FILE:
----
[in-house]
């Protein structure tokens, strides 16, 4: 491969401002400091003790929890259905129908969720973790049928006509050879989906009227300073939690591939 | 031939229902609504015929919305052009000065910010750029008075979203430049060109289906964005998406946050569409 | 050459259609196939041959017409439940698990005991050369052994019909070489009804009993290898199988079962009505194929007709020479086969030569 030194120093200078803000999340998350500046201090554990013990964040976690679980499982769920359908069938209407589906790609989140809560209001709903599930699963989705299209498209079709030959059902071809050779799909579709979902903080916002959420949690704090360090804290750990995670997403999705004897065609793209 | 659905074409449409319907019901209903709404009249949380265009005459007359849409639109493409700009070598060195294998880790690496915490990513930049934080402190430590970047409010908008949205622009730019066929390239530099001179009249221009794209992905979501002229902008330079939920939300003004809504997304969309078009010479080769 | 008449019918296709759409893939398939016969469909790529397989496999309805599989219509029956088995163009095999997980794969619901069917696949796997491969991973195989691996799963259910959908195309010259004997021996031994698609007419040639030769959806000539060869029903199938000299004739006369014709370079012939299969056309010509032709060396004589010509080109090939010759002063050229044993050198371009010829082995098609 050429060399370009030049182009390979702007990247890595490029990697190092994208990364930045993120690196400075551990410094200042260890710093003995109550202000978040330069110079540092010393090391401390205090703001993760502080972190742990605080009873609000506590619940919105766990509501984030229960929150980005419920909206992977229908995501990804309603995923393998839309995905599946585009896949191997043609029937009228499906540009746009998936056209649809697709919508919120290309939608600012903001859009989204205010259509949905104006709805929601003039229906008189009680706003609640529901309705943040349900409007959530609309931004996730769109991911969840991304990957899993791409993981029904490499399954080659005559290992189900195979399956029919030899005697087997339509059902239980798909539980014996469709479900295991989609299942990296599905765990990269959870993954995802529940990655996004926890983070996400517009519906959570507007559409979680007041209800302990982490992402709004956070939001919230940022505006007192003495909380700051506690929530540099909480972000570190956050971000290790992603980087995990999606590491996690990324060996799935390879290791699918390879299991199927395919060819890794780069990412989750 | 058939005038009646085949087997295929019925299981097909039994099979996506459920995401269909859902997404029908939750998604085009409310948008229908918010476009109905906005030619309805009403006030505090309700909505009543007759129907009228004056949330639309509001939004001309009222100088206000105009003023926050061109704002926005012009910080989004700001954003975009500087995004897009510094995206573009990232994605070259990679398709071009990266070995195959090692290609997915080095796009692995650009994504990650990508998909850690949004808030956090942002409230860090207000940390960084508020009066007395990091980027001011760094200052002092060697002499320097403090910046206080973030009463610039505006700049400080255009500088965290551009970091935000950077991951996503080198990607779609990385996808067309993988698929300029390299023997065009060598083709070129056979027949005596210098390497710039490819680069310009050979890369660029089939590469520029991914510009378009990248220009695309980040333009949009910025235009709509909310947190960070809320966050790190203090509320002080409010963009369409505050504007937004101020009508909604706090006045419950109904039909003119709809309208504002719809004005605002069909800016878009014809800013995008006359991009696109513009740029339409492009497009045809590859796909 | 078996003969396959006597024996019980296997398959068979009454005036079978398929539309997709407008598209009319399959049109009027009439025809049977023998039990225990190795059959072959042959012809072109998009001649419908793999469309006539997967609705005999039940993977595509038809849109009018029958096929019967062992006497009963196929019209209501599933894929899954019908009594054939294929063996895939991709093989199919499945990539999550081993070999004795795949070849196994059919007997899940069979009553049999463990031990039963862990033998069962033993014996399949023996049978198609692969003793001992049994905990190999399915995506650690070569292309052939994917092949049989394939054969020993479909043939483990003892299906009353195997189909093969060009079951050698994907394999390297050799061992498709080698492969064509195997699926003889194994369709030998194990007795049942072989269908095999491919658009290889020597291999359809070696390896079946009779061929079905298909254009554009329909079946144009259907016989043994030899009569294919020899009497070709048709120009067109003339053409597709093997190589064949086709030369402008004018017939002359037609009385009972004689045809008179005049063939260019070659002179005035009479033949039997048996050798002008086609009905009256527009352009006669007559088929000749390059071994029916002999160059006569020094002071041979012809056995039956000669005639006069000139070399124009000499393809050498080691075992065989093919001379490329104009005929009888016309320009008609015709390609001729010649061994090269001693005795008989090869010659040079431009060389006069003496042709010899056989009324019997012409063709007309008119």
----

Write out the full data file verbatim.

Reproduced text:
[in-house]
């Protein structure tokens, strides 16, 4: 491969401002400091003790929890259905129908969720973790049928006509050879989906009227300073939690591939 | 031939229902609504015929919305052009000065910010750029008075979203430049060109289906964005998406946050569409 | 050459259609196939041959017409439940698990005991050369052994019909070489009804009993290898199988079962009505194929007709020479086969030569 030194120093200078803000999340998350500046201090554990013990964040976690679980499982769920359908069938209407589906790609989140809560209001709903599930699963989705299209498209079709030959059902071809050779799909579709979902903080916002959420949690704090360090804290750990995670997403999705004897065609793209 | 659905074409449409319907019901209903709404009249949380265009005459007359849409639109493409700009070598060195294998880790690496915490990513930049934080402190430590970047409010908008949205622009730019066929390239530099001179009249221009794209992905979501002229902008330079939920939300003004809504997304969309078009010479080769 | 008449019918296709759409893939398939016969469909790529397989496999309805599989219509029956088995163009095999997980794969619901069917696949796997491969991973195989691996799963259910959908195309010259004997021996031994698609007419040639030769959806000539060869029903199938000299004739006369014709370079012939299969056309010509032709060396004589010509080109090939010759002063050229044993050198371009010829082995098609 050429060399370009030049182009390979702007990247890595490029990697190092994208990364930045993120690196400075551990410094200042260890710093003995109550202000978040330069110079540092010393090391401390205090703001993760502080972190742990605080009873609000506590619940919105766990509501984030229960929150980005419920909206992977229908995501990804309603995923393998839309995905599946585009896949191997043609029937009228499906540009746009998936056209649809697709919508919120290309939608600012903001859009989204205010259509949905104006709805929601003039229906008189009680706003609640529901309705943040349900409007959530609309931004996730769109991911969840991304990957899993791409993981029904490499399954080659005559290992189900195979399956029919030899005697087997339509059902239980798909539980014996469709479900295991989609299942990296599905765990990269959870993954995802529940990655996004926890983070996400517009519906959570507007559409979680007041209800302990982490992402709004956070939001919230940022505006007192003495909380700051506690929530540099909480972000570190956050971000290790992603980087995990999606590491996690990324060996799935390879290791699918390879299991199927395919060819890794780069990412989750 | 058939005038009646085949087997295929019925299981097909039994099979996506459920995401269909859902997404029908939750998604085009409310948008229908918010476009109905906005030619309805009403006030505090309700909505009543007759129907009228004056949330639309509001939004001309009222100088206000105009003023926050061109704002926005012009910080989004700001954003975009500087995004897009510094995206573009990232994605070259990679398709071009990266070995195959090692290609997915080095796009692995650009994504990650990508998909850690949004808030956090942002409230860090207000940390960084508020009066007395990091980027001011760094200052002092060697002499320097403090910046206080973030009463610039505006700049400080255009500088965290551009970091935000950077991951996503080198990607779609990385996808067309993988698929300029390299023997065009060598083709070129056979027949005596210098390497710039490819680069310009050979890369660029089939590469520029991914510009378009990248220009695309980040333009949009910025235009709509909310947190960070809320966050790190203090509320002080409010963009369409505050504007937004101020009508909604706090006045419950109904039909003119709809309208504002719809004005605002069909800016878009014809800013995008006359991009696109513009740029339409492009497009045809590859796909 | 078996003969396959006597024996019980296997398959068979009454005036079978398929539309997709407008598209009319399959049109009027009439025809049977023998039990225990190795059959072959042959012809072109998009001649419908793999469309006539997967609705005999039940993977595509038809849109009018029958096929019967062992006497009963196929019209209501599933894929899954019908009594054939294929063996895939991709093989199919499945990539999550081993070999004795795949070849196994059919007997899940069979009553049999463990031990039963862990033998069962033993014996399949023996049978198609692969003793001992049994905990190999399915995506650690070569292309052939994917092949049989394939054969020993479909043939483990003892299906009353195997189909093969060009079951050698994907394999390297050799061992498709080698492969064509195997699926003889194994369709030998194990007795049942072989269908095999491919658009290889020597291999359809070696390896079946009779061929079905298909254009554009329909079946144009259907016989043994030899009569294919020899009497070709048709120009067109003339053409597709093997190589064949086709030369402008004018017939002359037609009385009972004689045809008179005049063939260019070659002179005035009479033949039997048996050798002008086609009905009256527009352009006669007559088929000749390059071994029916002999160059006569020094002071041979012809056995039956000669005639006069000139070399124009000499393809050498080691075992065989093919001379490329104009005929009888016309320009008609015709390609001729010649061994090269001693005795008989090869010659040079431009060389006069003496042709010899056989009324019997012409063709007309008119």